Delta has been growing their Seattle hub operation over the last couple of years, trying to cultivate a west coast hub that can serve Asia as well as some domestic U.S. destinations and parts of Europe. They released a new commercial recently, that you can watch below, that is directly targeting their Seattle market.
In September 2014, then-CEO Richard Anderson told a group in Minnesota that Delta hoped to explore a new nonstop route from MSP to China “in the next three to five years.”
Bastian, who has served as president since 2007, succeeded Anderson, who formally retired Monday. Bastian said he also believes an MSP-to-China route “would be an ideal opportunity” once Delta receives its new Airbus 350 planes — which will replace the retiring Boeing 747 aircraft — next year, and if U.S. carriers are granted more traffic rights in China. Foreign governments negotiate how many flights from each country it will allow to operate within its borders.
So why is Delta focused on building their Minneapolis hub’s reach in China when they have a rather large presence in Seattle, where they can use aircraft that don’t require ultra-long ranges? I am not sure. It seems like the complete opposite of what they were originally trying to do when they opened the hub in Seattle. United has started flying to non-top tier airports in China out of San Francisco, capturing a part of the market that Delta will quickly lose unless they make a move soon. By spreading their transpacific flights over multiple hubs I am a little worried that they are diluting themselves and not really building up the Seattle base. There has already been a slight withdrawal with the reduction of Seattle-Hong Kong and threats to stop flying to Tokyo from a number of U.S. airports if they are not granted certain slots at Tokyo-Haneda. One has to wonder how much more Delta’s presence at Seattle will retract all while they release commercials touting its awesomeness as a hub.
In a blog post, they give details on why they are refreshing the brand and a few insights into why they went the direction they did.
“We’ve added 90 new markets in the past five years. As we continue to grow, we are updating the outward expression of our brand so it shows up bolder wherever we fly.”
Essentially, we now fly Boston to San Diego non-stop and want to make our logo simpler for that market. I get it, it is not like they were going to change the name of the airline or anything. The first thing that stands out to me though is how close the new tail livery looks to some of the low cost carriers and how the entire livery looks a little Southwest-ish. The second thing is what I pointed out to Seth yesterday, the multicolored cheat lines look like the engines are spewing out the Northern Lights.
I am no branding or livery expert but I just find the new look to be less Alaska and more Spirit/Southwest/Frontier. Maybe that is what they were going for. There is even a hint of Eurowings in there. There is a pretty great breakdown of the entire brand, livery, and other customer facing materials at Under Consideration. Their impression? Underwhelmed.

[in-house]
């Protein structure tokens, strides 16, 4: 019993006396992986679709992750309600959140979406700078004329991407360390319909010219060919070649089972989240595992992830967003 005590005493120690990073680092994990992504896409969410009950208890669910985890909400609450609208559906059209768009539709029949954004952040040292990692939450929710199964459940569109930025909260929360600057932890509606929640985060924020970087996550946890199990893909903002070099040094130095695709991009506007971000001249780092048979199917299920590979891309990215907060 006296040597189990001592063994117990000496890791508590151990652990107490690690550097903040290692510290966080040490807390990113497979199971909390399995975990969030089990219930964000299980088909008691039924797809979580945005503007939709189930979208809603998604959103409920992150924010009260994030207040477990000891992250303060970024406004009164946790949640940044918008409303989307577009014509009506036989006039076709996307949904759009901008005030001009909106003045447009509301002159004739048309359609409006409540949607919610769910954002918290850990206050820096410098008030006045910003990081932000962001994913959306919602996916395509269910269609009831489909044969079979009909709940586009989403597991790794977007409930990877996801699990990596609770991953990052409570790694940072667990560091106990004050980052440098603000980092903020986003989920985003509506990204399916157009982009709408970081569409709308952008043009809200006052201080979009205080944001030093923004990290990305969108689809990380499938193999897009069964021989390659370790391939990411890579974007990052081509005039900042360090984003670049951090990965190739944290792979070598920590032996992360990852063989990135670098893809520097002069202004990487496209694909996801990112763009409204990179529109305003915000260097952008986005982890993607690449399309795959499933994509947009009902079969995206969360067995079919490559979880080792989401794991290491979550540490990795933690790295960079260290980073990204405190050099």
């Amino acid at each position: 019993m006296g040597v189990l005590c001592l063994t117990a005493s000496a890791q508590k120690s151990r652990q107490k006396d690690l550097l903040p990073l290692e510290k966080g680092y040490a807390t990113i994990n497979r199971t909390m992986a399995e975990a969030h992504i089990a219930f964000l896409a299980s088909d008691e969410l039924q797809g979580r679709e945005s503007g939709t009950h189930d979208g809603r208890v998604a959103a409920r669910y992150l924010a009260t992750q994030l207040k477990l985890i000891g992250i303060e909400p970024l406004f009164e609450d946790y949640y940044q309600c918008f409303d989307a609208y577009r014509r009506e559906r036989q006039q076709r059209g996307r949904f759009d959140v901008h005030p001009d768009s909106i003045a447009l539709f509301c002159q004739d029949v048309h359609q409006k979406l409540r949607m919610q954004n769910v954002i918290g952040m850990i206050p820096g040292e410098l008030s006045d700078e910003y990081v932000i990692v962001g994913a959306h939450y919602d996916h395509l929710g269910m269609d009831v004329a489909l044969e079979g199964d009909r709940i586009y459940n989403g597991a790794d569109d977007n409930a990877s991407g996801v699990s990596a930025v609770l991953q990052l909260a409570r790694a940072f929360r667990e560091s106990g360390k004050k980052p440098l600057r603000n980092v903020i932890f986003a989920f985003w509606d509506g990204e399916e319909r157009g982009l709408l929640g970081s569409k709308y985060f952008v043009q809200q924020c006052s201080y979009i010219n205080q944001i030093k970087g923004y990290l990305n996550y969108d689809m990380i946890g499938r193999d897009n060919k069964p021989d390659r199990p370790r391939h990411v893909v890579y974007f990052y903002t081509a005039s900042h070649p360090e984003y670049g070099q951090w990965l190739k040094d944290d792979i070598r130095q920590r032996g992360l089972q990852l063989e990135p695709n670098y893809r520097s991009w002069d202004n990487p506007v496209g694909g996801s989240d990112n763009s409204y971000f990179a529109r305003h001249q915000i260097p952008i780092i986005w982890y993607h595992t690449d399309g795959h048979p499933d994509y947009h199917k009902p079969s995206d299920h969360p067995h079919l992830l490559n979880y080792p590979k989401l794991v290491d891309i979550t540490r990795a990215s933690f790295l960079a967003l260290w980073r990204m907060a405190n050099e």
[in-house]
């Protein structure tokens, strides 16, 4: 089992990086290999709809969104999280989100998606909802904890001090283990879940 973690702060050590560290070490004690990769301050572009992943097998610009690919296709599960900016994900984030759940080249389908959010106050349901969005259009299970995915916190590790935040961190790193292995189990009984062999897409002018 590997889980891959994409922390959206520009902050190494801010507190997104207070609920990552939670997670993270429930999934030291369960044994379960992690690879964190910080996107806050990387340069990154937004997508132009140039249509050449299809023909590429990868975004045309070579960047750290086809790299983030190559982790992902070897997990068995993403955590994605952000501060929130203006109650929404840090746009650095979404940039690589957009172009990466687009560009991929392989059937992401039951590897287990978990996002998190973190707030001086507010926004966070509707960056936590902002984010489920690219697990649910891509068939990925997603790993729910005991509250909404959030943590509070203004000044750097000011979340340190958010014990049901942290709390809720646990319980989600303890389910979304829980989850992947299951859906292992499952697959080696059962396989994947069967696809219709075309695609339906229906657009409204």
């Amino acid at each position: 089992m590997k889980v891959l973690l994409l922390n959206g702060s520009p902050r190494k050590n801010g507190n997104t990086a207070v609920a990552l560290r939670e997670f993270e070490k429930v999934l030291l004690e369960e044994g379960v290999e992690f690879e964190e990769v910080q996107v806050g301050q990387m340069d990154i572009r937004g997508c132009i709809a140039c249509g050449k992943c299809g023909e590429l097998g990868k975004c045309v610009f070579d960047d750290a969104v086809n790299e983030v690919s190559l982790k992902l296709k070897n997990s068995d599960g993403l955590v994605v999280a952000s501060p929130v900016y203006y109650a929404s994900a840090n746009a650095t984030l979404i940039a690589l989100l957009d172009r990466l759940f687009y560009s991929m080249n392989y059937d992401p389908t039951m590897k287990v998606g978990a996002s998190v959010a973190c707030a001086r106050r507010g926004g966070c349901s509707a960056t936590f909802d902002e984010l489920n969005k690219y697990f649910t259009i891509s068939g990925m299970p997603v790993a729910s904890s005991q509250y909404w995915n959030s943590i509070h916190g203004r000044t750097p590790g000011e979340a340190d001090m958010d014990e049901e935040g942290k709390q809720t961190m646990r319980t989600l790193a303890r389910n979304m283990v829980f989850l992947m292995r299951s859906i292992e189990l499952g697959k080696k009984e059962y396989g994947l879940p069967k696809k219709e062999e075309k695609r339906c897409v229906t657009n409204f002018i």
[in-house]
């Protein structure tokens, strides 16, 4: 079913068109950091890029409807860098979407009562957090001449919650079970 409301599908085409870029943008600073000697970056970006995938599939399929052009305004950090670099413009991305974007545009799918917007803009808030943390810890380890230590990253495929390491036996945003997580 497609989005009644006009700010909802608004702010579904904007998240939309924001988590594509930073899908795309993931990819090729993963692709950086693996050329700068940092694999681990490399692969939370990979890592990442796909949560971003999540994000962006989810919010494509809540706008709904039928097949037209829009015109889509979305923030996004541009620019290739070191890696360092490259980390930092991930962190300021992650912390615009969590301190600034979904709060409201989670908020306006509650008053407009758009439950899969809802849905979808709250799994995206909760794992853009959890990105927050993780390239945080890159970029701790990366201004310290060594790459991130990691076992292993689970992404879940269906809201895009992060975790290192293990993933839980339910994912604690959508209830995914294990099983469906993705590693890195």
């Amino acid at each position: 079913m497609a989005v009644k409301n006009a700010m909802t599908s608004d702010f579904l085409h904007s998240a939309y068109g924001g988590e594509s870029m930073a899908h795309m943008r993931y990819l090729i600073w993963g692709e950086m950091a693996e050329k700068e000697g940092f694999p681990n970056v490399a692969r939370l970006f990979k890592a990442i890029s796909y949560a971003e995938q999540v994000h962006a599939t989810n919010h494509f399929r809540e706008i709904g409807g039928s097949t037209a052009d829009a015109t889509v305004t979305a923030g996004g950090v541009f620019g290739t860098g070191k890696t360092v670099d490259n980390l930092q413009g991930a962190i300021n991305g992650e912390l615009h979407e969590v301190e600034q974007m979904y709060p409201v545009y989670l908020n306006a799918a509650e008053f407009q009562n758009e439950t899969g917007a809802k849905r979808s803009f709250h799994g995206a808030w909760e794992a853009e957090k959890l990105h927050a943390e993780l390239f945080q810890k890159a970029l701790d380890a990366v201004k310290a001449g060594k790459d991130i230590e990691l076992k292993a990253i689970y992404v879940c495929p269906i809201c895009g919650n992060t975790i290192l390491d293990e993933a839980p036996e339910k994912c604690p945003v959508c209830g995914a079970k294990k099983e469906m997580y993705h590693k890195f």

Overall, it’s not a highly inspiring redesign and rather than double-down on the quirkiness and ruggedness of the brand equity established they have moved away to safer territory.
Maybe Alaska should have gone to an all retro livery… (to be fair, some of the colors do match up)
— Updated at 12:30pm PST
I should add, if employees like the new look and it motivates them to better serve customers, then I am all for it. From the video of the unveiling of the new brand it does seem like the employees are excited about it and that’s a good thing.
A lot of people think I’m nuts. Maybe I am. Or maybe I’m crazy like a fox. My weekend was spent flying between Spokane, Washington and Seattle, Washington. Doesn’t sound crazy right? What’s crazy is that what should have been an hour flight on a lawnmower with wings was really a bunch of flights taking me from Spokane to Denver to San Francisco and finally to Seattle. Yeah, I guess I am crazy. That is, until I tell you it cost me $44 before taxes. See, crazy like a fox. The route looked something like below.
All told, I flew around 7,000 miles and rounded out my mileage balance on Continental Airlines. Why? A good friend and I stumbled across the fare a while back and decided it was too good of a deal to pass up. At first I bought a few of them, but ended up only keeping one, figuring I didn’t really have the time or energy to do a bunch of these back to back. The only hiccup in the whole trip was on our positioning flight to Spokane from San Francisco. The plane had a maintenance issue and was delayed, getting us into Spokane a little later than we had originally planned.
What did I do on the flights? Watched some television shows I had stored on my iPhone, caught up on a bunch of reading, wrote a little, and talked to other passengers. Flying is relaxing to me, so I actually got a little bit of rest as well. It was a fun trip that transited a lot of airports and got me the miles I wanted at a price point that is very, very reasonable. I guess I am better at “mileage running” than the guy in this video.